Marvel Comics, or rather, Marvel Entertainment as the corporation now has expanded into various companies responsible for diverse media enterprises, started out as one of many American comic book publishers.
The many story arcs, story backgrounds, locations, family trees and so forth developed originally by Marvel‘s artists are by now complicated and span hundreds of comic book years, locations, planets and kingdoms; hence, the present description of that realm or universe is the Marvel Cinematic Universe, MCU. After all, “eight out of the twenty-five highest grossing films of all time are MCU movies, as many as the DC Comics, Star Wars, Harry Potter, and Jurassic Park franchises combined …”

And the MCU is big. Really big. In fact, with every new comic book, every movie, Disney+ or Netflix series episode it grows. A universe that lives on thematic, historical, political and mythical story arcs, and related lore. (William Faulkner’s “Satoris” family tree is impressive, but in comparison, here looks microscopical.)

The collection of the essays in The Politics of the Marvel Cinematic Universe could be on any number of topics, so big and “American” are its aspects. However, the focus here is on the political prospects of the MCU. For example questions of how democracy, participation, and anything that will (or should) ensure the correct workings of some fundamentals of American ideals and legislative are described or supported. How are America’s enemies identified and what measures are taken to either destroy or support such a system? Actually, there are many more aspects researched here, but the overall theme is politics and – due to the huge audiences that consume MCU products – it is a perfect vehicle to raise questions about the nation’s (or any nation’s) political system.

Generally, political theory and the various legal and philosophical origins of the American constitution (usually a dry, and at times tough enterprise to convey) are discussed. And by giving certain aspects and impulses names, faces, superheroes and their respective antagonists who want to either support or sabotage the basics of a free society, such a project is facilitated massively. As comic books are a product of popular culture, they naturally are influenced by political discourse. Both large subject areas, of course, interact and influence each other.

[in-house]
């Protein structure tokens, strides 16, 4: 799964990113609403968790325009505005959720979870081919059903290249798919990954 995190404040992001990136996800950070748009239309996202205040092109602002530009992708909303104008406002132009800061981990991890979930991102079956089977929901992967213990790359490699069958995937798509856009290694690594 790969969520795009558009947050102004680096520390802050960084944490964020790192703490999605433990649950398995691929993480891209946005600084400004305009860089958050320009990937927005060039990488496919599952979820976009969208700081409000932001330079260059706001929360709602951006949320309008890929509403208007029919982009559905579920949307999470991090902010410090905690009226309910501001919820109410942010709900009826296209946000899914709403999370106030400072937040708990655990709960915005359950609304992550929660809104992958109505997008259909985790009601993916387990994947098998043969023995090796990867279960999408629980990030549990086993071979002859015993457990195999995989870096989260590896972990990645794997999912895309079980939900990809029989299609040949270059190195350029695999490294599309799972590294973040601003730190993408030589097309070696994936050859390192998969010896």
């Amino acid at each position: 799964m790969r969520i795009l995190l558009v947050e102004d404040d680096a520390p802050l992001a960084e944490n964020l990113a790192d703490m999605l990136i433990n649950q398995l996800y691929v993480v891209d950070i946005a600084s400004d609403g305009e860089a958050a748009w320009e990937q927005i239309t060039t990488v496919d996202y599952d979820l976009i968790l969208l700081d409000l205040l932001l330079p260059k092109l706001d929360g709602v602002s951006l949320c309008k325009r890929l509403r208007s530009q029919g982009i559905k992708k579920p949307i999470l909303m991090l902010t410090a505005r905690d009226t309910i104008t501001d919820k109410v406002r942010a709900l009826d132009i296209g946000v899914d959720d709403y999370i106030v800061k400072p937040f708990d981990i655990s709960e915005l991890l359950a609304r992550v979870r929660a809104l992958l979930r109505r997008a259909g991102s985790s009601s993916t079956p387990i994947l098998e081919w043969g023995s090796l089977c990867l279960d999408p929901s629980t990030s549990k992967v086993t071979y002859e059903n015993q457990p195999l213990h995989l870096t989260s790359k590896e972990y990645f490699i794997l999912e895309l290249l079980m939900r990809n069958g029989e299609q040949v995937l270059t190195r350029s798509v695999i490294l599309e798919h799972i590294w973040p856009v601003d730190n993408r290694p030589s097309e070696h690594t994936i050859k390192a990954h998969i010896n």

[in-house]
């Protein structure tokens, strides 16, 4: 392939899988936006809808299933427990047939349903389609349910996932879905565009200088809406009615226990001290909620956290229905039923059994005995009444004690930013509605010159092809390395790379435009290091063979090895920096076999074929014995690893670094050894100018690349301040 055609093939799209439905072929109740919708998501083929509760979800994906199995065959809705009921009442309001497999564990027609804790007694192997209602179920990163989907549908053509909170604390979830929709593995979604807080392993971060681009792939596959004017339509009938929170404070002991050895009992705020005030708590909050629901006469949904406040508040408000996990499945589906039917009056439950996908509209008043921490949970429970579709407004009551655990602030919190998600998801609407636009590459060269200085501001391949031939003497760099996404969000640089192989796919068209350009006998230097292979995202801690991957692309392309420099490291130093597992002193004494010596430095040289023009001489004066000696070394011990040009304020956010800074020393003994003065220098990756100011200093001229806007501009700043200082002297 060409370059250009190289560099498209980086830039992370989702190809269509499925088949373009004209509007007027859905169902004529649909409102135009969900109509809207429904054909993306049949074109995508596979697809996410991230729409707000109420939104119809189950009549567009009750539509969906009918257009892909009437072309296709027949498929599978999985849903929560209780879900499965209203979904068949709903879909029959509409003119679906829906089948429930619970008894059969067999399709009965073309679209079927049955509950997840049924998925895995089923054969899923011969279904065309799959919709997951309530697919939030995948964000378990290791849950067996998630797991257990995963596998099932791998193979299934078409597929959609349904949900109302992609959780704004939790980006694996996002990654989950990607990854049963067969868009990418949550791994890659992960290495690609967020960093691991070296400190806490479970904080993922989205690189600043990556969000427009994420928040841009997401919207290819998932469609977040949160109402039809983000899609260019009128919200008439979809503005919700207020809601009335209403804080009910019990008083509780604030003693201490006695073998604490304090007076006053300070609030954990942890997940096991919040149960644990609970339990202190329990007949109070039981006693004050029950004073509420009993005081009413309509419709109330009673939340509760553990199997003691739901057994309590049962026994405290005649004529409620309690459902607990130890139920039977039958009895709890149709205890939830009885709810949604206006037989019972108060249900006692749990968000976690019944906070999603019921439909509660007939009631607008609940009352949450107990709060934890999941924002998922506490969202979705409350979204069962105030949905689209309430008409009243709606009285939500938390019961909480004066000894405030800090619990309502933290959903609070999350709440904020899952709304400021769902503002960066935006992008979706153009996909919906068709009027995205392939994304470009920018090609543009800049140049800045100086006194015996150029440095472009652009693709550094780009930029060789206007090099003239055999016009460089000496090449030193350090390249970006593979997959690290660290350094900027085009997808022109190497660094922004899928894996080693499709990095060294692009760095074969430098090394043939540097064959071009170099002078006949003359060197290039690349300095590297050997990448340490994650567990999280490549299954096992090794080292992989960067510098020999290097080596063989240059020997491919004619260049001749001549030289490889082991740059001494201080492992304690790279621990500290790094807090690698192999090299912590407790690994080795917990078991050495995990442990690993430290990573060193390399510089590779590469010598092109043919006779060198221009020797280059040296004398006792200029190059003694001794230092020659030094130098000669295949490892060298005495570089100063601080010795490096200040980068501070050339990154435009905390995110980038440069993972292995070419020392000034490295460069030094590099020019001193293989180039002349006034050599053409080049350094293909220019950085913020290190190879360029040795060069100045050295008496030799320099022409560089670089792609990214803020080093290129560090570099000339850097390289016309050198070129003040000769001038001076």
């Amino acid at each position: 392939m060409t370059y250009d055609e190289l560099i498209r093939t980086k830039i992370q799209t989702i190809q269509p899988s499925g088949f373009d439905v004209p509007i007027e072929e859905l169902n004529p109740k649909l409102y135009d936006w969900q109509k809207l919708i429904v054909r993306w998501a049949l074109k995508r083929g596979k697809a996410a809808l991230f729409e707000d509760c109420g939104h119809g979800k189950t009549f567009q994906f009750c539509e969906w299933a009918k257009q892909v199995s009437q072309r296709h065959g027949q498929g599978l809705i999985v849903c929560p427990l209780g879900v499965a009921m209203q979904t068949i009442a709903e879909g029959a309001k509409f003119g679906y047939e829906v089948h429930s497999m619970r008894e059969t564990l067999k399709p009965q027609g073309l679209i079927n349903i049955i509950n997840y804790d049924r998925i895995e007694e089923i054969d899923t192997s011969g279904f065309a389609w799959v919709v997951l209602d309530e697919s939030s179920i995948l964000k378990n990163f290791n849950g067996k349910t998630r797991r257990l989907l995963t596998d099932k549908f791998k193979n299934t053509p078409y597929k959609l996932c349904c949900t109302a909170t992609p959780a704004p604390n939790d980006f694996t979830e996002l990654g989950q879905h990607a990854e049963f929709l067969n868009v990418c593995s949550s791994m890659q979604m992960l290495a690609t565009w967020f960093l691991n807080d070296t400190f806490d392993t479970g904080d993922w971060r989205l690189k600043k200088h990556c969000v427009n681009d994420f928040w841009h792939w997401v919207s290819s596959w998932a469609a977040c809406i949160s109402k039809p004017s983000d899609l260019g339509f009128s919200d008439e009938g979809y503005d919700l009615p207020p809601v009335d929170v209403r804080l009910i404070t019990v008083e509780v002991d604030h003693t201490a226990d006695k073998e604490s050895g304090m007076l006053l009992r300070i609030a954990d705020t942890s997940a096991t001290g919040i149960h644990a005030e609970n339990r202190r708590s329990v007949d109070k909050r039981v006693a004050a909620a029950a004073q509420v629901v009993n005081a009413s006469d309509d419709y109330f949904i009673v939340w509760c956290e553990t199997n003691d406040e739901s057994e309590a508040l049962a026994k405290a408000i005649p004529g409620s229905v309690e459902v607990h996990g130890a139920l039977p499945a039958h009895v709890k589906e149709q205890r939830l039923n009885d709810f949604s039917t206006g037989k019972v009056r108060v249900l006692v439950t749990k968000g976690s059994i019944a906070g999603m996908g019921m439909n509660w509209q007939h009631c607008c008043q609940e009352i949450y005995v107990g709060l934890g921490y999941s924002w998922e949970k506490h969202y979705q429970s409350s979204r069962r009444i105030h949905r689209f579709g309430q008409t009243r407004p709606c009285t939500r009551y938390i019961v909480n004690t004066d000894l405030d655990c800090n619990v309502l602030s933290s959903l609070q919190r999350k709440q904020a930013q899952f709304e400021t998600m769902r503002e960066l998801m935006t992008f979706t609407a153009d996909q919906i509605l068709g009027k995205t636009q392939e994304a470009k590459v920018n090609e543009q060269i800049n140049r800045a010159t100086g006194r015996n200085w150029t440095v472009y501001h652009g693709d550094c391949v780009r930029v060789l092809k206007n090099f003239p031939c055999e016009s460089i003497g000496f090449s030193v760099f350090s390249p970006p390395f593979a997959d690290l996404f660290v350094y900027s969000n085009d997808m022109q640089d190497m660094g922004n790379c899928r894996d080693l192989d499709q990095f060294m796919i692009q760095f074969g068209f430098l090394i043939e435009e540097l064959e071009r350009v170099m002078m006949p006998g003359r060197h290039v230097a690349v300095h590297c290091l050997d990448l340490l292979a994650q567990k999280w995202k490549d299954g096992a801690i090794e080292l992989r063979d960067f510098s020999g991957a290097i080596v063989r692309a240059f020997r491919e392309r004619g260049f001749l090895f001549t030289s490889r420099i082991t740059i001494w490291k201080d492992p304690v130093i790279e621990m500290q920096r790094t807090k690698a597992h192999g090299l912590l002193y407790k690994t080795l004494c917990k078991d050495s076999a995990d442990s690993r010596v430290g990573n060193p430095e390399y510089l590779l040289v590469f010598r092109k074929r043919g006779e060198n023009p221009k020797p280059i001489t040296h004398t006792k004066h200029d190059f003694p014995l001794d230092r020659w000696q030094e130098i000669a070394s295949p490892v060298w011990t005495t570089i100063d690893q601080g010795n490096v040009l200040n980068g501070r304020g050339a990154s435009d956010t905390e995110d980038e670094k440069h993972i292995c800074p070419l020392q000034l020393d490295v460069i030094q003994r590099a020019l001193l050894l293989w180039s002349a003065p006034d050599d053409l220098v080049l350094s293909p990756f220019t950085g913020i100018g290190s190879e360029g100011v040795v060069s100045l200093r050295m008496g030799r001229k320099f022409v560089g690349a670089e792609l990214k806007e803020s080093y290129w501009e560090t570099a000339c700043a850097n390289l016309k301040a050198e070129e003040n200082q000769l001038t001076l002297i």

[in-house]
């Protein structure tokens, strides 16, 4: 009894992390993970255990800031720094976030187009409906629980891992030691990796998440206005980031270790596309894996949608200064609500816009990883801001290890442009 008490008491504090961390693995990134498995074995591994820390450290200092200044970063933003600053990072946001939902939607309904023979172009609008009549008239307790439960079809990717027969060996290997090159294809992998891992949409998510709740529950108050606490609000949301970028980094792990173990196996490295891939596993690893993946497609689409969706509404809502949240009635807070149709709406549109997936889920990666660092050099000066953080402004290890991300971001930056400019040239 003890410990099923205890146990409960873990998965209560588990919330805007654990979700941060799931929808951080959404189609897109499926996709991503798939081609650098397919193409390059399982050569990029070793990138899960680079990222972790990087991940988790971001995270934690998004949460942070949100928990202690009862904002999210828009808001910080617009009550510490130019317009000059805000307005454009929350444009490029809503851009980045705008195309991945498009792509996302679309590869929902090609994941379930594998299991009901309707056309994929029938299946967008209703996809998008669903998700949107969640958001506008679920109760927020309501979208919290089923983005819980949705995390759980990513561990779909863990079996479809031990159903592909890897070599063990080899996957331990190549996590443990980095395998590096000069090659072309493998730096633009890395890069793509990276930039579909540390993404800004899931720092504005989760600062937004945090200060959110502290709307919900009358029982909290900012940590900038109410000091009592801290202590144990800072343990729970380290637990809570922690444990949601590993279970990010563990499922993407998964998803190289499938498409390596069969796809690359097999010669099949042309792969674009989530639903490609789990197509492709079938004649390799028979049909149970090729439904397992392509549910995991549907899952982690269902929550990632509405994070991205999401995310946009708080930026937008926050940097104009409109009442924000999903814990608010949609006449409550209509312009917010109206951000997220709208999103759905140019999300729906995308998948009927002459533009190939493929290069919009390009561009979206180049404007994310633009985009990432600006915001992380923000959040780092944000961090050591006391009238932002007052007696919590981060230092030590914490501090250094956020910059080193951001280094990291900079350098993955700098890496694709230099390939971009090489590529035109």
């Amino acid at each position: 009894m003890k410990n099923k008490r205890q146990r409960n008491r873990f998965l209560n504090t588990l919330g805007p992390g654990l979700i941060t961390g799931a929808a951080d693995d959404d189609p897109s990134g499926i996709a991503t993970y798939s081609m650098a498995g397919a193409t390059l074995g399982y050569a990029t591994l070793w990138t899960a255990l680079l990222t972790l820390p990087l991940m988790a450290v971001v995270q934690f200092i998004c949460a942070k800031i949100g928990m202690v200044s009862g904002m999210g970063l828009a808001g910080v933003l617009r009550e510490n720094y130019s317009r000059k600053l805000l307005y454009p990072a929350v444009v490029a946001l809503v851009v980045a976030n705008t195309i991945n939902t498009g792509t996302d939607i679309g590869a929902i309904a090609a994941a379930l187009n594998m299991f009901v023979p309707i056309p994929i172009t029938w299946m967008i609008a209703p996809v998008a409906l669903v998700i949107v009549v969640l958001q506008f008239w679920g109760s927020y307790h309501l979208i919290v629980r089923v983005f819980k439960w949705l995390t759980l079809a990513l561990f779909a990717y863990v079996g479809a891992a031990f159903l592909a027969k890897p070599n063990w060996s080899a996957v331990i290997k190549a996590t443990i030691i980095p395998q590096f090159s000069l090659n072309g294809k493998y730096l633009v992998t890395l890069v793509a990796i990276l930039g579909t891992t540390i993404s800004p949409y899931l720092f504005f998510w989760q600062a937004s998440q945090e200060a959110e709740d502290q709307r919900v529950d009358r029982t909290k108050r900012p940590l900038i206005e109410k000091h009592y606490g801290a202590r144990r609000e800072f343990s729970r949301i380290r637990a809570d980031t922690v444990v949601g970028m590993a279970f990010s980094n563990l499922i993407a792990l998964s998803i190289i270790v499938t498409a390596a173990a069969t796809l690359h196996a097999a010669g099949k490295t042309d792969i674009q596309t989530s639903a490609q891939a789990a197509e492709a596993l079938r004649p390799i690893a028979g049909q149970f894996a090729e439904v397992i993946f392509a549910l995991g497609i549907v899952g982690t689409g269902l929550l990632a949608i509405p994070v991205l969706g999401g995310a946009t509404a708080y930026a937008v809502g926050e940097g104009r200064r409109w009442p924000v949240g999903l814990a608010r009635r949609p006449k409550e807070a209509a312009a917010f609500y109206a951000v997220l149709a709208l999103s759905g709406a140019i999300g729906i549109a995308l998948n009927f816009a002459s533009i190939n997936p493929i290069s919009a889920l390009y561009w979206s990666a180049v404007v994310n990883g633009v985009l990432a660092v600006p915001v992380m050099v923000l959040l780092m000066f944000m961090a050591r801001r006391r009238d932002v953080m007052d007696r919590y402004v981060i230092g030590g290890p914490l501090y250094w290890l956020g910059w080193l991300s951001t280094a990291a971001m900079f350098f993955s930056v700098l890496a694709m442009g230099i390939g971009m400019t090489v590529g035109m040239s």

And naturally, the MCU “… moreover, is itself a project of contemporary politics and society. Many of its stories seem to be direct responses to the pressures and problems of the day” remind us editors Nicholas Carnes and Lilly J. Goren. “Racial injustice, environmental catastrophe, and political misinformation aren’t just contemporary social ills, they’re also key thematic elements of recent MCU blockbusters… .”
All over the world probably thousands of people who watched at least a single MCU film actually will have changed their way of looking at politics, the role of their government and their own meaning in society and may have changed their lives (in a way). Furthermore, various new inputs may have been created by individuals, on a communal basis, maybe in the workplace or the way to treat fellow citizens, the environment or approach parliamentary discussions and read political speeches or programs with greater awareness. Popular culture is a powerful carrier of ideas.
Assembled in this huge volume, however, are not only sociologists or scholars of democracy. As the first twenty-three Marvel films (until 2019), and additional eight MCU-related Marvel Television shows are under inspection here, a very mixed team went to work to complete the four chapters and altogether 25 texts. The contributors are scholars of the humanities, identity politics, mass communication, sociology, philosophy, film studies, civil-military relations, and other fields, although clearly the team of political science specialists outnumbers the others. While chapter one has the focus on the early Marvel stories, and the political and social issues applied, the next section deals with the representation of the main themes as depicted in the Golden Age of Comics, and how, for example, the military and power structures are presented decades later in different media.

The texts of chapter three deal with diversity and representation, and explores sexuality, gender themes, for example, as related to Black Widow, Jessica Jones, Captain Marvel, or Agent Peggy Carter at different times. The concluding chapter four in a brief solitary text considers lessons learned so far and the (current and future) meaning of the MCU.

The critical approach of the texts assembled here is mandatory. As the compilation’s goal is “… to shed light on the complex interactions between contemporary politics, the business of filmmaking, and the popular culture phenomenon that is the MCU.” Even though finding outstanding texts here is not easy, as all contributors really did a good job, maybe Christopher J. Galdiere’s “Captain America vs. James Madison,” Lilly J. Goren’s “Nostalgia, Nationalism, and Marvel Superheroes” and Elizabeth Barringer’s “Democratic Monstrosity: Marvel’s Avengers and Extraordinary Politics” deserve special attention.
So what do audiences anticipate when consuming MCU products, how will themes and plots shape and promote political agendas, or personal agendas and are there really lessons to learn from the movies or can future crowds still expect that by the end of the film the superheros not only will have saved Earth one more time and restored the status quo? Many suggestions, answers and assumptions can be found right here. This is excellent academic research, and as an extra, it does what comic books (and related media) always did: it will entertain you.

Review by Dr. A. Ebert © 2023

Nicholas Carnes and Lilly J. Goren (eds.) The Politics of the Marvel Cinematic Universe. (Politics and Popular Culture Series) University Press of Kansas, 2022, 456 p.